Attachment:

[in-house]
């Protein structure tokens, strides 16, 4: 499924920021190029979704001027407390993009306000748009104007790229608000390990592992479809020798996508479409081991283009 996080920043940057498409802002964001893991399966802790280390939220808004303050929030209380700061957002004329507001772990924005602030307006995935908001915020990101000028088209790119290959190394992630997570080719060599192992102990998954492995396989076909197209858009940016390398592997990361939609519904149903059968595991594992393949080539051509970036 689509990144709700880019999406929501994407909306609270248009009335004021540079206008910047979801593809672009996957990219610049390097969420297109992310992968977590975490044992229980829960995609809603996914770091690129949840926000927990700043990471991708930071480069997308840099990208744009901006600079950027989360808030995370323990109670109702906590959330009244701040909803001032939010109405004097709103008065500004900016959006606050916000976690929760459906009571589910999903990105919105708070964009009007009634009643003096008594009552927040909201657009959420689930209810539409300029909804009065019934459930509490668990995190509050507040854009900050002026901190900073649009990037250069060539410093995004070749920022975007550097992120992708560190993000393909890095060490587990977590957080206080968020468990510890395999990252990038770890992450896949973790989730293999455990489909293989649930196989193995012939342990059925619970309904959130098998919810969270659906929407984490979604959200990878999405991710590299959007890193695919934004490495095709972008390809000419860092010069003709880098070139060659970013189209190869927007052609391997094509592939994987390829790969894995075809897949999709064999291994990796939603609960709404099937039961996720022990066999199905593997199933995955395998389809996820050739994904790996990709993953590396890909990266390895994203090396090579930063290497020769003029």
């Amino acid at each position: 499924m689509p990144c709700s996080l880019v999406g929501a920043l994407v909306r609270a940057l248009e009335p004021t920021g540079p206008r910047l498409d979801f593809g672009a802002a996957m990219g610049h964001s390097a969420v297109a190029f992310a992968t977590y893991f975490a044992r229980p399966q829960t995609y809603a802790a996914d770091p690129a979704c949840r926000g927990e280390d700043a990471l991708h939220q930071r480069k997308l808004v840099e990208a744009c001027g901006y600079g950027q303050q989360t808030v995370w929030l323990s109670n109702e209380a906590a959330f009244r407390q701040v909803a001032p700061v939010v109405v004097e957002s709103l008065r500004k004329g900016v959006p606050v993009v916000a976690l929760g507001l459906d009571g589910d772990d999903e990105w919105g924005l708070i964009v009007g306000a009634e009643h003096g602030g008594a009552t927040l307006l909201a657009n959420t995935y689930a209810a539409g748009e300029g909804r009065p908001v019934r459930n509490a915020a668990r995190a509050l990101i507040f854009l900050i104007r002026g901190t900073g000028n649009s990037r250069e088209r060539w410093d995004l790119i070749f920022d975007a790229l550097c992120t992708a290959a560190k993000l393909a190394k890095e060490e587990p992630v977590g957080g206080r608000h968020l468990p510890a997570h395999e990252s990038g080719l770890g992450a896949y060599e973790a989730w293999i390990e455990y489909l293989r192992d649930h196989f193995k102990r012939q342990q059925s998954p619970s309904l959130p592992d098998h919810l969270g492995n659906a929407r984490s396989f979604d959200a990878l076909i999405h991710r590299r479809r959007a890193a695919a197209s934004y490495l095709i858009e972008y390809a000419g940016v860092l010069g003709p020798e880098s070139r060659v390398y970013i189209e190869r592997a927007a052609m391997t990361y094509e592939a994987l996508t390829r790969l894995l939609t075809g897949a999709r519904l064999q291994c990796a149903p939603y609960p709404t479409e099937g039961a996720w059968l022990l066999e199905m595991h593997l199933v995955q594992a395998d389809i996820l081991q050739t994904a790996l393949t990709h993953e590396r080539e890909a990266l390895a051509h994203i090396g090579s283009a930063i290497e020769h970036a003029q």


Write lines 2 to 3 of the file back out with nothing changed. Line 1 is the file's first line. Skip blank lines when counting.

């Protein structure tokens, strides 16, 4: 499924920021190029979704001027407390993009306000748009104007790229608000390990592992479809020798996508479409081991283009 996080920043940057498409802002964001893991399966802790280390939220808004303050929030209380700061957002004329507001772990924005602030307006995935908001915020990101000028088209790119290959190394992630997570080719060599192992102990998954492995396989076909197209858009940016390398592997990361939609519904149903059968595991594992393949080539051509970036 689509990144709700880019999406929501994407909306609270248009009335004021540079206008910047979801593809672009996957990219610049390097969420297109992310992968977590975490044992229980829960995609809603996914770091690129949840926000927990700043990471991708930071480069997308840099990208744009901006600079950027989360808030995370323990109670109702906590959330009244701040909803001032939010109405004097709103008065500004900016959006606050916000976690929760459906009571589910999903990105919105708070964009009007009634009643003096008594009552927040909201657009959420689930209810539409300029909804009065019934459930509490668990995190509050507040854009900050002026901190900073649009990037250069060539410093995004070749920022975007550097992120992708560190993000393909890095060490587990977590957080206080968020468990510890395999990252990038770890992450896949973790989730293999455990489909293989649930196989193995012939342990059925619970309904959130098998919810969270659906929407984490979604959200990878999405991710590299959007890193695919934004490495095709972008390809000419860092010069003709880098070139060659970013189209190869927007052609391997094509592939994987390829790969894995075809897949999709064999291994990796939603609960709404099937039961996720022990066999199905593997199933995955395998389809996820050739994904790996990709993953590396890909990266390895994203090396090579930063290497020769003029």
């Amino acid at each position: 499924m689509p990144c709700s996080l880019v999406g929501a920043l994407v909306r609270a940057l248009e009335p004021t920021g540079p206008r910047l498409d979801f593809g672009a802002a996957m990219g610049h964001s390097a969420v297109a190029f992310a992968t977590y893991f975490a044992r229980p399966q829960t995609y809603a802790a996914d770091p690129a979704c949840r926000g927990e280390d700043a990471l991708h939220q930071r480069k997308l808004v840099e990208a744009c001027g901006y600079g950027q303050q989360t808030v995370w929030l323990s109670n109702e209380a906590a959330f009244r407390q701040v909803a001032p700061v939010v109405v004097e957002s709103l008065r500004k004329g900016v959006p606050v993009v916000a976690l929760g507001l459906d009571g589910d772990d999903e990105w919105g924005l708070i964009v009007g306000a009634e009643h003096g602030g008594a009552t927040l307006l909201a657009n959420t995935y689930a209810a539409g748009e300029g909804r009065p908001v019934r459930n509490a915020a668990r995190a509050l990101i507040f854009l900050i104007r002026g901190t900073g000028n649009s990037r250069e088209r060539w410093d995004l790119i070749f920022d975007a790229l550097c992120t992708a290959a560190k993000l393909a190394k890095e060490e587990p992630v977590g957080g206080r608000h968020l468990p510890a997570h395999e990252s990038g080719l770890g992450a896949y060599e973790a989730w293999i390990e455990y489909l293989r192992d649930h196989f193995k102990r012939q342990q059925s998954p619970s309904l959130p592992d098998h919810l969270g492995n659906a929407r984490s396989f979604d959200a990878l076909i999405h991710r590299r479809r959007a890193a695919a197209s934004y490495l095709i858009e972008y390809a000419g940016v860092l010069g003709p020798e880098s070139r060659v390398y970013i189209e190869r592997a927007a052609m391997t990361y094509e592939a994987l996508t390829r790969l894995l939609t075809g897949a999709r519904l064999q291994c990796a149903p939603y609960p709404t479409e099937g039961a996720w059968l022990l066999e199905m595991h593997l199933v995955q594992a395998d389809i996820l081991q050739t994904a790996l393949t990709h993953e590396r080539e890909a990266l390895a051509h994203i090396g090579s283009a930063i290497e020769h970036a003029q």